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Questions The Klaxon put to ex-ASIO boss Dennis Richardson.


The NSC is high-powered and secretive arm of cabinet, whose decisions do not require the approval of the full cabinet.

(The cabinet is comprised of all Federal ministers and assistant ministers, while only a small number of select senior ministers, including the Prime Minister, are part of the NSC).

“The NSC considers the highest-priority, highest risk and most strategic national security matters of the day,” it states.

“Decisions of the NSC do not require the endorsement of the Cabinet”.

“Decisions of the NSC do not require the endorsement of the Cabinet”

On March 18, 2003, Howard committed Australia to the US-led invasion of Iraq, under the premise it was harbouring “weapons of mass destruction”.

The invasion has been described as one of the worst foreign policy failures in Australia’s history.

Iraq had no weapons of mass destruction. The invasion kicked off a sectarian civil war, with more than 200,000 people killed.

The cost to Australia has been estimated at $2.4 billion.

Unlike the UK, where the Chilcot inquiry delivered highly-damning findings, Australia has never had a proper inquiry into how it entered the war.

Just one document regarding Iraq was released by National Archives on January 1.

It is a six-page note that shows in the morning of March 18, 2003, Howard had spoken with then US President George W Bush, who had formally requested Australia join in “military action” to “disarm Iraq of its weapons of mass destruction”.

Later that morning, the full cabinet met and agreed Iraq’s “weapons” posed a direct risk to Australia’s security. Hours later Howard went to parliament with the plan to join the invasion and within two days Australian troops were on the ground in Iraq.

Howard has since suggested “intelligence” failures were to blame.



Fronting media on January 3, Prime Minister Anthony Albanese, who is the responsible minister for PM&C, said “documents for what occurred in 2003” were “provided in 2020 by the then Morrison Government to the National Archives of Australia”.

“It’s clear that there were some Cabinet records missing from that transfer from the Government,” Albansese said.

“Some 78 Cabinet records were not transferred to the National Archives.

“The head of the Department of the Prime Minister and Cabinet has commenced an independent review that will be conducted by Dennis Richardson, as to how this failure in 2020 to provide all the appropriate documentation occurred,” Albanese said.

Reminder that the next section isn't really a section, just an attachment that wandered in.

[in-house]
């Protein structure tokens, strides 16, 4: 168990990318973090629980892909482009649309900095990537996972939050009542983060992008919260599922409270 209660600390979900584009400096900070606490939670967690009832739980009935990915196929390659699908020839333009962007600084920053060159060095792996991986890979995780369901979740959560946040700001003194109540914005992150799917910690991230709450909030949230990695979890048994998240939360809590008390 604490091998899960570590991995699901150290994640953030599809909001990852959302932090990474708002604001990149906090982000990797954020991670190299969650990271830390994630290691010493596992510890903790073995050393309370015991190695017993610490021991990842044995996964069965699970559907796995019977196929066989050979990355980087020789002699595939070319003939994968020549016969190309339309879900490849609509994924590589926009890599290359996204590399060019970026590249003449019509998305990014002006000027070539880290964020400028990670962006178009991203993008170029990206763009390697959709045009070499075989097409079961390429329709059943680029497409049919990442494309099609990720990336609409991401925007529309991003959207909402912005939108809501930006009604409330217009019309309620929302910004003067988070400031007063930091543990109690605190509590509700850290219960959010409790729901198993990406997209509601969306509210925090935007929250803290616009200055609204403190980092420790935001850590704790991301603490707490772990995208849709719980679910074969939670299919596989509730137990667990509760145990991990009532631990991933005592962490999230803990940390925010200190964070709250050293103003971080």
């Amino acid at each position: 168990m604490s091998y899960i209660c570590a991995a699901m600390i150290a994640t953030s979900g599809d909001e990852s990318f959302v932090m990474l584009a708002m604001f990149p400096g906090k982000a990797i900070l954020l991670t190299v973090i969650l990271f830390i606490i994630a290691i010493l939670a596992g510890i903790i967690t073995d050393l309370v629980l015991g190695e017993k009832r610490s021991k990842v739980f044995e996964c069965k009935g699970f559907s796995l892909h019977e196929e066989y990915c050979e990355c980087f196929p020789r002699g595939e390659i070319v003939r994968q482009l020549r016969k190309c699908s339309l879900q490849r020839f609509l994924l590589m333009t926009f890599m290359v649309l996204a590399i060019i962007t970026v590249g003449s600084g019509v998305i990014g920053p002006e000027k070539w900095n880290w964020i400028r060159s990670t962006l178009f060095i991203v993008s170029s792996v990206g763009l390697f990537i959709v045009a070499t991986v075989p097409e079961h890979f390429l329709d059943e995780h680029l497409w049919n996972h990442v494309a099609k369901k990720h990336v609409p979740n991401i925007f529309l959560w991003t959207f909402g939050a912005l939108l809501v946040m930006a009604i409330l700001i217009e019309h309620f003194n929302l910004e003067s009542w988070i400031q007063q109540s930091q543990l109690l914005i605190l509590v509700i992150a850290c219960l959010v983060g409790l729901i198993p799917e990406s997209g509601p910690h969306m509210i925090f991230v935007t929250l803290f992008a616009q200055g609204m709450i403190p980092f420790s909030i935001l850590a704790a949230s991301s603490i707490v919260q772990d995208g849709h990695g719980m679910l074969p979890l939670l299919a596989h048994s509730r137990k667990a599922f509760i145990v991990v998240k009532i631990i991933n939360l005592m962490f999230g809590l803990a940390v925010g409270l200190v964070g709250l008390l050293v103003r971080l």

Albanese also did not mention Richardson’s public service past, including as the head of ASIO, and also did not state how the “review” was “independent”.

In 2020 PM&C was overseen by then Coalition Prime Minister Scott Morrison.

The Coalition was in power from 2013 to 2022, when Albanese’s ALP came to power.

It was one of, if not the most, corrupt governments in Australian history.

According to Transparency International, from 2012 to 2022 Australia fell faster toward corruption than any other OECD nation, except for Hungary, with which it tied.

When he fronted the media last week, Albanese said invading Iraq was “an issue which did not have bipartisan support”, with the ALP opposed at the time.

Asked whether he was concerned there had been a “cover-up” regarding the “missing” cabinet papers, Albanese responded: “Well, that’s why we have asked Dennis Richardson to do the review. I’m not aware of the circumstances, obviously”.

“There is no public servant in Australia who is more respected than Dennis Richardson,” Albanese said.

He said there was a “need for transparency” and “a need for the release of these documents”.

Richardson would “report within the next two weeks about these circumstances”, Albanese said.

The January 1 PM&C statement, and Albanese’s January 3 press conference, are the only public comments the Federal Government has made on the affair.

Richardson was given a $50,000-a-month contract by PM&C just months ago. Source: The Klaxon


Andrew Wilkie, who has been an Independent Federal MP since 2010 and is a former intelligence analyst, has accused the government of a cover-up.

“The government…has done a masterful job, we see, at burying the hard evidence of what went on within the NSW paperwork,” Wilkie told SBS News.

“The public needs to know the basis for the decision-making, what people were thinking, what advice they were getting, why they did what they did”.